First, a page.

Upper Devonian-Tournaisian facies on the Russian craton's eastern margin indicate deposition in two distinct paleomorphic environments: bathimetrically expressed basins and shallow platforms. Shallow-water carbonate sedimentation persisted on the platforms, and black, thin-bedded, organic-rich shales and limestones of the Domanik facies were deposited in stagnant basins that stretched more than 2000 km from the Arctic Ocean to the Caspian Sea. Intermittently introduced clastic material and detrital carbonates formed progradational shelves. Barrier reefs along platform edges, atolls and reef mounds on basin margins, and smaller patch reefs on platforms were abundant. The basins were finally filled with Tournaisian (in the Timan-Pechora province) or basal Visean (in the Volga-Ural province) clastics. The North Caspian deep-water basin survived until the end of Early Permian time when it was filled with a thick salt formation. The organic-rich Domanik facies is the major source rock in the Volga-Ural, Timam-Pechora, and North Caspian petroleum provinces. About one-third of oil reserves occurs predominantly in structural traps in Middle Devonian-lower Frasnian clastics that directly underlie Domanik rocks. Most of the remaining two-thirds is found in reefs, especially in drape structures over the reefs in Tournaisian carbonates and basal Visean clastics. 61 refs., 16 figs.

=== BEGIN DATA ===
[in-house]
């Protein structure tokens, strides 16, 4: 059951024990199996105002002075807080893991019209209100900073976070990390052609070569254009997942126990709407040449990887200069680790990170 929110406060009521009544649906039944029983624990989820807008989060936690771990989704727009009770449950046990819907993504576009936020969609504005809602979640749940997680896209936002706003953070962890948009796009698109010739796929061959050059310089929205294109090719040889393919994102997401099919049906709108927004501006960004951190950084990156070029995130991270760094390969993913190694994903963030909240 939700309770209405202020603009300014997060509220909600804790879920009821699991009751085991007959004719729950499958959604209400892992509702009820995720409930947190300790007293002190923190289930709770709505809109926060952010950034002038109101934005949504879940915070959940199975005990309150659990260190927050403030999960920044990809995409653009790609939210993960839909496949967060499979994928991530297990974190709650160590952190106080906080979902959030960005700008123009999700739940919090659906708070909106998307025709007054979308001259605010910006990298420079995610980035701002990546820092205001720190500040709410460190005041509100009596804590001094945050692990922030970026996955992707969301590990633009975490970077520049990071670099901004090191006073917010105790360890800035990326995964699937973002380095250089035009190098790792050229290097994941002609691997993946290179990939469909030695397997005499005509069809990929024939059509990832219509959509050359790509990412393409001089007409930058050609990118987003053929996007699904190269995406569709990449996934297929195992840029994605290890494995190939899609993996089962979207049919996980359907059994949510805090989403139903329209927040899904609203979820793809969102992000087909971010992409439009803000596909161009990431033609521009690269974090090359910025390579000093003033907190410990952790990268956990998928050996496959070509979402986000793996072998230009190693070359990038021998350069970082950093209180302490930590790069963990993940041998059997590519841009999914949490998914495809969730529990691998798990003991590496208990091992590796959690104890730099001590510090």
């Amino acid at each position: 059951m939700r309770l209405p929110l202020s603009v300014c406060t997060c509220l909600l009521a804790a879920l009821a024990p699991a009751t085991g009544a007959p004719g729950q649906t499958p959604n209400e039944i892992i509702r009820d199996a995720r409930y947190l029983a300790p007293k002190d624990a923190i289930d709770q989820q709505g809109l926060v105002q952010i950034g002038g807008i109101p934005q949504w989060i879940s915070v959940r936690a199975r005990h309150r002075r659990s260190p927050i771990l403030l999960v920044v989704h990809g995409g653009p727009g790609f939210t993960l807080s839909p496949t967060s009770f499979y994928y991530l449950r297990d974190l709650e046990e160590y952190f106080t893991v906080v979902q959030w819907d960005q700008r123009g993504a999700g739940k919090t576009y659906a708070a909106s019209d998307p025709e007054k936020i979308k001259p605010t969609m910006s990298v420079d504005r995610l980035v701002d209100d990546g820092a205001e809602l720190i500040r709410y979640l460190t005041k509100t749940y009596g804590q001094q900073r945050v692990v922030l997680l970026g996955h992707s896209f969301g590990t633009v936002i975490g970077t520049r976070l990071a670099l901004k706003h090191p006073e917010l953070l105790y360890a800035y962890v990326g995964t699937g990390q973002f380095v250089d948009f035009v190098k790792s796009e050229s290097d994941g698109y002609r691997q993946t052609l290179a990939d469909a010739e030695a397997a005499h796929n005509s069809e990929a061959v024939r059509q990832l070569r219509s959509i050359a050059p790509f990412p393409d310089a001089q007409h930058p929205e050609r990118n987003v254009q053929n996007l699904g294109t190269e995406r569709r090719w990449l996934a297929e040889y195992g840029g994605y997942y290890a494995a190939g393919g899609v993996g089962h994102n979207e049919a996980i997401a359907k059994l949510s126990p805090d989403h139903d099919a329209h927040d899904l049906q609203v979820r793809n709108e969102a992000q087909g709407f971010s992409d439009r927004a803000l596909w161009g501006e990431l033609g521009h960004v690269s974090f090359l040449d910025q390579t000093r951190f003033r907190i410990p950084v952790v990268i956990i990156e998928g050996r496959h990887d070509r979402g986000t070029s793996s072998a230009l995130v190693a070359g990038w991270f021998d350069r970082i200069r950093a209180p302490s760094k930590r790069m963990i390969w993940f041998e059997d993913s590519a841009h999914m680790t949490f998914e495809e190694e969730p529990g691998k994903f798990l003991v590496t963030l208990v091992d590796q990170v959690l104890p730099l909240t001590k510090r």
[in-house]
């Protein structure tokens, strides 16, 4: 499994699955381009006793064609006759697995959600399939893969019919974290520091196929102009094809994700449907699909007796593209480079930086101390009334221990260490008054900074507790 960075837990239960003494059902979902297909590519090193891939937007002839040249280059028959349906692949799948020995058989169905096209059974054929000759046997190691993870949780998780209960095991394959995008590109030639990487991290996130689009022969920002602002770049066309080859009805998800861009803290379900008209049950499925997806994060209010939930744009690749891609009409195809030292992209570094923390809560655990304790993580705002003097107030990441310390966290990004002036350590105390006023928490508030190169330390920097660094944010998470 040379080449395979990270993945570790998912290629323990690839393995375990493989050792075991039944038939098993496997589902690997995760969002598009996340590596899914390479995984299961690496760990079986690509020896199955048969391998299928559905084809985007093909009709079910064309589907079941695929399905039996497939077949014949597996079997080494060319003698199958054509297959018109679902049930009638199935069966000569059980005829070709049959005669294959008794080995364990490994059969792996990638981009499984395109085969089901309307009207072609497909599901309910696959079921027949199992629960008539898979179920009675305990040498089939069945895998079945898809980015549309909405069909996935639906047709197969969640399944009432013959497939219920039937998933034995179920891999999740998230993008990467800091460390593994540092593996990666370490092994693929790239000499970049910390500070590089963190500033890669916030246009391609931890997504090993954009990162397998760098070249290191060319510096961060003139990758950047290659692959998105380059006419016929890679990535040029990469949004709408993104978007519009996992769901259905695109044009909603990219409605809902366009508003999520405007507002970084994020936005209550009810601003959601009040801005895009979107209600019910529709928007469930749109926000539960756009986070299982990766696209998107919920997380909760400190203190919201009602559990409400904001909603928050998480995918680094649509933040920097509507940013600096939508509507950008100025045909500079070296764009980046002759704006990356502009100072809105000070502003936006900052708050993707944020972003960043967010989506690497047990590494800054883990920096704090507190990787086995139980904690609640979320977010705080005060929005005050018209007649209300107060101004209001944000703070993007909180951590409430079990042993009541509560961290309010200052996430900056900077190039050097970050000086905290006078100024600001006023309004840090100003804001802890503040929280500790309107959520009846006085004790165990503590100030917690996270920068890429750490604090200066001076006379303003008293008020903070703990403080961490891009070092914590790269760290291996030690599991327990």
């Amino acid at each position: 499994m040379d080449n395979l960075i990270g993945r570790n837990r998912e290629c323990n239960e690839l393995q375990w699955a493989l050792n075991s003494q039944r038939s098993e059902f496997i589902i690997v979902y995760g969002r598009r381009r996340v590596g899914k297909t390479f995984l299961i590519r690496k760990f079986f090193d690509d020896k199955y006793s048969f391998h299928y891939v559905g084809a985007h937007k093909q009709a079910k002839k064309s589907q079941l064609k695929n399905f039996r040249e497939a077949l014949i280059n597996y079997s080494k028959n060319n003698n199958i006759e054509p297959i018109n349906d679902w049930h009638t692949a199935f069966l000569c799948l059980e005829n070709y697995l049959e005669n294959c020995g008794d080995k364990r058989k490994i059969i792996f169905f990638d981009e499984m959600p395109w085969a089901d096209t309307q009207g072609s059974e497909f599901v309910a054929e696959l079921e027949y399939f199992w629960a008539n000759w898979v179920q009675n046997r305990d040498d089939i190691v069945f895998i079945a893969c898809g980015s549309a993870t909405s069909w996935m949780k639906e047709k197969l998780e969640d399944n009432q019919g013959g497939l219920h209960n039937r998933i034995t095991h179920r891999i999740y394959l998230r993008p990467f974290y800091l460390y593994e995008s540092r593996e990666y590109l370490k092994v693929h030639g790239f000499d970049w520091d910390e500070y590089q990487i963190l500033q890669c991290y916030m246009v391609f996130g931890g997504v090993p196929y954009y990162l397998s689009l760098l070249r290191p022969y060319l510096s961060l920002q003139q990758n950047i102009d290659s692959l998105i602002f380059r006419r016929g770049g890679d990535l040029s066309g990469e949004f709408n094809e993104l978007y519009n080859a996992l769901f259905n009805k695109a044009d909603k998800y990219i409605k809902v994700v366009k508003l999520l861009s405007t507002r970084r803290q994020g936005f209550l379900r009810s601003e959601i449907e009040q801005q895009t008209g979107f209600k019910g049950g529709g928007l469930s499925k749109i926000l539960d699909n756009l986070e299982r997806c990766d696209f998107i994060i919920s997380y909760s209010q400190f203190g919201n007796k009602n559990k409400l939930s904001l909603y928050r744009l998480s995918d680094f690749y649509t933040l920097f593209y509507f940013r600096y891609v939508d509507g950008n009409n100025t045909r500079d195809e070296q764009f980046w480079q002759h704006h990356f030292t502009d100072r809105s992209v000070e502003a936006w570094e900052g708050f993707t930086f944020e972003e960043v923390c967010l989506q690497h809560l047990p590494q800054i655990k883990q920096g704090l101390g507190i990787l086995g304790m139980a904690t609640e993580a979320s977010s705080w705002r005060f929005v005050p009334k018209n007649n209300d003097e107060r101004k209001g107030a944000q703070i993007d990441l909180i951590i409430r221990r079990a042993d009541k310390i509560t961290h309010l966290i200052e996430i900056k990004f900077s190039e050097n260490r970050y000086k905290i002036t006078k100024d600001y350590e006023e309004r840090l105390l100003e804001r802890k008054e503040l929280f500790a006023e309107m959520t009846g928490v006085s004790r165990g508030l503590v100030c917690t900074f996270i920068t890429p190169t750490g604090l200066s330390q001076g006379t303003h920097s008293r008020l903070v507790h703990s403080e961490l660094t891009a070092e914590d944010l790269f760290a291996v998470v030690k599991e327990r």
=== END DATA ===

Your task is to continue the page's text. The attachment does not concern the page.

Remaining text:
5. Reservoir zonation in Silurian-Devonian carbonates of Wells field, Dawson County, Texas

    SciTech Connect

    Mazzullo, L.J. )

    1992-04-01